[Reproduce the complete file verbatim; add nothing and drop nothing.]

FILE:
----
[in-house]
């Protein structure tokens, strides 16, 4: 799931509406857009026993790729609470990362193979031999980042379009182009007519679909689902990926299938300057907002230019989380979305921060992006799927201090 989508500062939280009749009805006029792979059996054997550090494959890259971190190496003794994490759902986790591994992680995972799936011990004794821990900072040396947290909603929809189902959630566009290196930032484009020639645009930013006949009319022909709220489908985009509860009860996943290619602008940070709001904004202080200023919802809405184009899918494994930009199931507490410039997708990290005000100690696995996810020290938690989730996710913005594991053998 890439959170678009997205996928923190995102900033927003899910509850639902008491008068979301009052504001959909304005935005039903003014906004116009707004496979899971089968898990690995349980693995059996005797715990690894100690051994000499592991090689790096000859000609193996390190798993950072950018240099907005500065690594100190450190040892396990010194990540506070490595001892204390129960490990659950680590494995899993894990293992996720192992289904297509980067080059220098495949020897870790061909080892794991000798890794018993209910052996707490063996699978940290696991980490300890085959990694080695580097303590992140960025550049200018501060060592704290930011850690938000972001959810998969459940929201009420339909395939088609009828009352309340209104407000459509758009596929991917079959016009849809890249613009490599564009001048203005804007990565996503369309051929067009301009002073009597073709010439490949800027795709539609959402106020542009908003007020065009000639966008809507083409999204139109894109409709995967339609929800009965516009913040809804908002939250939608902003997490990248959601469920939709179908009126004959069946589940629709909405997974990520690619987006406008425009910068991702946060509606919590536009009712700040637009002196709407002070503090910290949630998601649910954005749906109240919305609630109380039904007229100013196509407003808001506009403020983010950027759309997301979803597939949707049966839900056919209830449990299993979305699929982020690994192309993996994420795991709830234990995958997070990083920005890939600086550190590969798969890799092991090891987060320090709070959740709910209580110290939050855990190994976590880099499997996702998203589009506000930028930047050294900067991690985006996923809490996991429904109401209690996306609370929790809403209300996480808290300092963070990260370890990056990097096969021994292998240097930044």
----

[in-house]
């Protein structure tokens, strides 16, 4: 799931509406857009026993790729609470990362193979031999980042379009182009007519679909689902990926299938300057907002230019989380979305921060992006799927201090 989508500062939280009749009805006029792979059996054997550090494959890259971190190496003794994490759902986790591994992680995972799936011990004794821990900072040396947290909603929809189902959630566009290196930032484009020639645009930013006949009319022909709220489908985009509860009860996943290619602008940070709001904004202080200023919802809405184009899918494994930009199931507490410039997708990290005000100690696995996810020290938690989730996710913005594991053998 890439959170678009997205996928923190995102900033927003899910509850639902008491008068979301009052504001959909304005935005039903003014906004116009707004496979899971089968898990690995349980693995059996005797715990690894100690051994000499592991090689790096000859000609193996390190798993950072950018240099907005500065690594100190450190040892396990010194990540506070490595001892204390129960490990659950680590494995899993894990293992996720192992289904297509980067080059220098495949020897870790061909080892794991000798890794018993209910052996707490063996699978940290696991980490300890085959990694080695580097303590992140960025550049200018501060060592704290930011850690938000972001959810998969459940929201009420339909395939088609009828009352309340209104407000459509758009596929991917079959016009849809890249613009490599564009001048203005804007990565996503369309051929067009301009002073009597073709010439490949800027795709539609959402106020542009908003007020065009000639966008809507083409999204139109894109409709995967339609929800009965516009913040809804908002939250939608902003997490990248959601469920939709179908009126004959069946589940629709909405997974990520690619987006406008425009910068991702946060509606919590536009009712700040637009002196709407002070503090910290949630998601649910954005749906109240919305609630109380039904007229100013196509407003808001506009403020983010950027759309997301979803597939949707049966839900056919209830449990299993979305699929982020690994192309993996994420795991709830234990995958997070990083920005890939600086550190590969798969890799092991090891987060320090709070959740709910209580110290939050855990190994976590880099499997996702998203589009506000930028930047050294900067991690985006996923809490996991429904109401209690996306609370929790809403209300996480808290300092963070990260370890990056990097096969021994292998240097930044």